Friday, May 16, 2008

Finding a new school

At the end of August my family and I will be relocating to the beautiful Burlington, Vermont area. This move, however, will result in a lot of change for me. This change consists of 1. leaving my 10 year massage therapy business that I built myself and 2. leaving my dojo where I have trained for 9 years. When my husband and I first started to plan this move I was resistant to this change and kept changing my mind about where to move to and when. After much thought and looking inward I have come to terms with the fact that I will be leaving the area where I grew up. This is not a bad thing. Burlington and it's surrounding towns offer so much more for my family, so much more for our future. My husband does not like where we live now and he does not have much of a future in terms of employment opportunities if we were to continue living here. He grew up near Burlington and longs to return to where all of his friends are. Me, I have my ups and downs. I know Burlington and lived there for five years when I attended the University of Vermont (where I got a degree in wildlife biology. Go figure) and to this day have wanted to return. But the sense of loss that I am feeling really pulls at my gut and there's a part of me that's just not happy to go.

The reason for this post is to write about leaving my dojo and my sensei. There will still be opportunities for me to train, just not on the regular schedule that I have now. My family lives here and I will be travelling here on the weekends, when I can attend a Saturday class. However, I am currently training to test for nidan, which I'm not sure I will be able to do once I move. Burlington has many, many martial arts available, but I'm used to forms and tradition. There is not one karate dojo, so maybe it's time I start my own (with permission from Master Morallo, of course). That, however, makes me a little scared since I do not feel I am ready to open a dojo where I am the head teacher. Yikes! There is so much more I want to learn first before I teach my style to strangers. It's going to be very hard for me to leave my dojo and the family feeling that I have cultivated there. My sensei is so extraordinary and that will make it difficult for me to find another place to train.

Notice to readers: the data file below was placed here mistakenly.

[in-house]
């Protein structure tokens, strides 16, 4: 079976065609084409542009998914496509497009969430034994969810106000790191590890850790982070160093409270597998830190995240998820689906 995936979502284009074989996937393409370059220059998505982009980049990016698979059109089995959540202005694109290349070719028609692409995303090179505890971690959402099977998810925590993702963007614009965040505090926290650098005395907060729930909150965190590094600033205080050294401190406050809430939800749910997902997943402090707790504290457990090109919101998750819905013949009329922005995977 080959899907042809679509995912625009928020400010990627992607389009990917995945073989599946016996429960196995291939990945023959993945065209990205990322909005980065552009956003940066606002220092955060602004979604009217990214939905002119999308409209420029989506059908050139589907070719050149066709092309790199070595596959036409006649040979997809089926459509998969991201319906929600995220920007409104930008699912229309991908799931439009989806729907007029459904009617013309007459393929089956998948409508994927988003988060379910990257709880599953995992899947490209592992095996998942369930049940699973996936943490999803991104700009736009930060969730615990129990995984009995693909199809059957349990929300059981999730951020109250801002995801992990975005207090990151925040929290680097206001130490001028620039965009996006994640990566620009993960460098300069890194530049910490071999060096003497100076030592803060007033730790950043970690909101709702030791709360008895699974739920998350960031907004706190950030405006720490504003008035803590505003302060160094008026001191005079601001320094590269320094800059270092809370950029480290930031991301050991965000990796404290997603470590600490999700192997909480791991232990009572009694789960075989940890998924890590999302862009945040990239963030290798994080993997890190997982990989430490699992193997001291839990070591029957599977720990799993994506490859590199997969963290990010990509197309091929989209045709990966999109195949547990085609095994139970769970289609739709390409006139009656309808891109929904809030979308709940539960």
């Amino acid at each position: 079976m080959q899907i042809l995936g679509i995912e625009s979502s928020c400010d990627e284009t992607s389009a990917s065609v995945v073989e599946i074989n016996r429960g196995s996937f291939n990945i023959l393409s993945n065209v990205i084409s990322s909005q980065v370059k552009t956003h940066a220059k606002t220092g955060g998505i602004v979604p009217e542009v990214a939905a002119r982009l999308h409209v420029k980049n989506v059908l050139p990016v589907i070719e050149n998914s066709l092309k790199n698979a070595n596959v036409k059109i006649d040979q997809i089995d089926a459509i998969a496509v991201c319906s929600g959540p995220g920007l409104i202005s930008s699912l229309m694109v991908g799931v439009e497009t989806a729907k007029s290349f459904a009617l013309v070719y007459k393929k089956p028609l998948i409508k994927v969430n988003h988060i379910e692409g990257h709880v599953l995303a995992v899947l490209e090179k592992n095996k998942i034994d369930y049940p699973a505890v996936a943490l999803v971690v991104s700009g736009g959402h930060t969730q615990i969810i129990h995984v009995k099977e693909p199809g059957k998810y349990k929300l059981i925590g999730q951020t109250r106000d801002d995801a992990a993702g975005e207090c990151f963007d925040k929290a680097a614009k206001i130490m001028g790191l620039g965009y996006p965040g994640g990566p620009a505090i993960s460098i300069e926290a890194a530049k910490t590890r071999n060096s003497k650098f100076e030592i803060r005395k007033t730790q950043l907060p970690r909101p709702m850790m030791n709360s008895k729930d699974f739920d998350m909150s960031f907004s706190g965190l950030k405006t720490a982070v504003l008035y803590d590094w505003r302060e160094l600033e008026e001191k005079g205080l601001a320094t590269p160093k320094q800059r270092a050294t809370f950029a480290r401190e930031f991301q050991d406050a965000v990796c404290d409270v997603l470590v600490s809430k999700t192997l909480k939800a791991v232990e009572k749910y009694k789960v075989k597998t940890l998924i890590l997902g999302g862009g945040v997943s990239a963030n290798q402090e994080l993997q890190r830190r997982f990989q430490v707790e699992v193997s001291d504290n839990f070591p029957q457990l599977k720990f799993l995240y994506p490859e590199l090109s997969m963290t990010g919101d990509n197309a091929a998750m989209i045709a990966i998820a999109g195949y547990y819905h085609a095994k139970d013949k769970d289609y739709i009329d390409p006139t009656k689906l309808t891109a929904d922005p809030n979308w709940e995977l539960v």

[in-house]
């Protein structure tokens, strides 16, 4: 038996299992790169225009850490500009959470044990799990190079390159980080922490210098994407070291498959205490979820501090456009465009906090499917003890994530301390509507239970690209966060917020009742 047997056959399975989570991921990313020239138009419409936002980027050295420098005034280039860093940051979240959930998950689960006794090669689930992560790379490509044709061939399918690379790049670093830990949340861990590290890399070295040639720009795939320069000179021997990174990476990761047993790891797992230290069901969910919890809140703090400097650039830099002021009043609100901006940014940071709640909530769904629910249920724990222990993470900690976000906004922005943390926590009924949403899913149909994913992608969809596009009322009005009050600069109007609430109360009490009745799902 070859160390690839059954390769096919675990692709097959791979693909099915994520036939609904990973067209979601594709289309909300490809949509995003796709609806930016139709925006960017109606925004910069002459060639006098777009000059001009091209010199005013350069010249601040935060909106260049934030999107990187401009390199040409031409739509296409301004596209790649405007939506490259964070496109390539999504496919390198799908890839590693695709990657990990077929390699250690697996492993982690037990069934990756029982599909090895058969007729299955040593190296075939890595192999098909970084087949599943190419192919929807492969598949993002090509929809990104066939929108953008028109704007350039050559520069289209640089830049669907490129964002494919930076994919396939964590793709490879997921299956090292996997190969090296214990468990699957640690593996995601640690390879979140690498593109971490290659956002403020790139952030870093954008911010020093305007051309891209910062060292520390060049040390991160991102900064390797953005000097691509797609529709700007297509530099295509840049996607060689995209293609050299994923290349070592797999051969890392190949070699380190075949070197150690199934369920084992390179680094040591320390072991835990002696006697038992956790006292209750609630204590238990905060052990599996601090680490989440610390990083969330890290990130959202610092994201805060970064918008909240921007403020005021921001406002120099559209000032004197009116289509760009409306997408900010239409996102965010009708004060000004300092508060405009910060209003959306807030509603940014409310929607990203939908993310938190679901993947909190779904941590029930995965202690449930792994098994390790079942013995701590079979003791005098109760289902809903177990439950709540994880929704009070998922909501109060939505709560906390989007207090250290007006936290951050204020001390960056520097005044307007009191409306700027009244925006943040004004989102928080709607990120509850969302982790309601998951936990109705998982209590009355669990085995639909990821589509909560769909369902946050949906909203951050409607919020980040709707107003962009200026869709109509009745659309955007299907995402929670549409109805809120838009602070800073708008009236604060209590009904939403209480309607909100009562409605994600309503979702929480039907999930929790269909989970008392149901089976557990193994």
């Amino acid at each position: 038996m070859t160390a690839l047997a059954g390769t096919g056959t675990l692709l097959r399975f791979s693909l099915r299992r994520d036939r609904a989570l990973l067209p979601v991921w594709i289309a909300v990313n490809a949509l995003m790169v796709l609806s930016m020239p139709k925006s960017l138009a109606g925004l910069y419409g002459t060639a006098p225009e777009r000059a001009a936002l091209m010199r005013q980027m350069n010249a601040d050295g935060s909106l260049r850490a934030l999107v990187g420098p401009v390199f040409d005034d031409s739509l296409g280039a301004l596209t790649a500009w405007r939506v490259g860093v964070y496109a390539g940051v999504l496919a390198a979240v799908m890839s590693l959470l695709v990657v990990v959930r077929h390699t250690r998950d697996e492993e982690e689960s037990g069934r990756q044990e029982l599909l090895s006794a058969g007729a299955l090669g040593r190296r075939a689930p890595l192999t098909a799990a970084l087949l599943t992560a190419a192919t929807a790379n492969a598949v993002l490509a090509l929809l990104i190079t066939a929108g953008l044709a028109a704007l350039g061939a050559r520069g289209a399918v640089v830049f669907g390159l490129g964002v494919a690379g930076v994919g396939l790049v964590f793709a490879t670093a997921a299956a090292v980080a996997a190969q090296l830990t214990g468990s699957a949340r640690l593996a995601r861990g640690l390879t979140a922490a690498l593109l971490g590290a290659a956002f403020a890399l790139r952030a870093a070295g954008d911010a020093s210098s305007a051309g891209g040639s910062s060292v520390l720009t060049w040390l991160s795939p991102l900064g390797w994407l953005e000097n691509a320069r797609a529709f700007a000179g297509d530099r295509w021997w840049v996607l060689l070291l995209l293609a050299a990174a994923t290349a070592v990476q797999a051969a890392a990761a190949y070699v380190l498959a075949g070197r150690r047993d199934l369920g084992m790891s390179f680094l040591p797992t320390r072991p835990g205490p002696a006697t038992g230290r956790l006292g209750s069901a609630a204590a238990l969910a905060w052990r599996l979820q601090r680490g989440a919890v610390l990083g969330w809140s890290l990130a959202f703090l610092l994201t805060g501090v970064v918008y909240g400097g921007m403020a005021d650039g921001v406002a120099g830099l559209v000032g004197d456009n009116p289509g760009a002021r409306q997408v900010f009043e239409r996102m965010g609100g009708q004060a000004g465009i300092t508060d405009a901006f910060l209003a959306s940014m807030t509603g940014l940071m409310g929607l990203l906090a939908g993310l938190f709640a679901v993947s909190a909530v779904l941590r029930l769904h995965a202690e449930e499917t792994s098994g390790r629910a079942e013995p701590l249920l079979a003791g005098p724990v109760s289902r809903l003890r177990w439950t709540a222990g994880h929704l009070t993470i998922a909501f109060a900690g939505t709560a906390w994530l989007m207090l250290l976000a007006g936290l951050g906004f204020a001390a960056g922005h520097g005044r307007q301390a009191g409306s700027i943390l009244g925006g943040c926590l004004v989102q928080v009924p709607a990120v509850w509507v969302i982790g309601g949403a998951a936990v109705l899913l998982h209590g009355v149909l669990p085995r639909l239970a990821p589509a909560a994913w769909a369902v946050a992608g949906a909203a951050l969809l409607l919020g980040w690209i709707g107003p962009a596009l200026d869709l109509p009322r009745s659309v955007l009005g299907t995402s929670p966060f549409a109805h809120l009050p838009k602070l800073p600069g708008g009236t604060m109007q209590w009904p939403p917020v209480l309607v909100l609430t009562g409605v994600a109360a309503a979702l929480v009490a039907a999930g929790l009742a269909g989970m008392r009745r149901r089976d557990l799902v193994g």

Most of the martial arts in Burlington consists of Kempo, more Kempo , Brazilian Jujitsu, Taekwondo, Aikido and Kung Fu. Kung Fu is where I am leaning since it is a form-based school and I have always been fascinated by this martial art. I tried a kempo school and it just didn't fit with what I wanted out of a dojo, although the self-defense aspect would be invaluable to my training. Kata is very important to me and through kata I have learned an incredible amount about how to move. Sparring is important, too, but I don't believe the Kung Fu school has this. I can always go somewhere else to fill that need. I have two friends who are both at the nidan level in Kempo and they are more than happy to spar. BJJ is also a possibility since I really like grappling, but have not had much experience. My body type is perfect for BJJ, but I'm just not sure if I want to put it through that kind of training.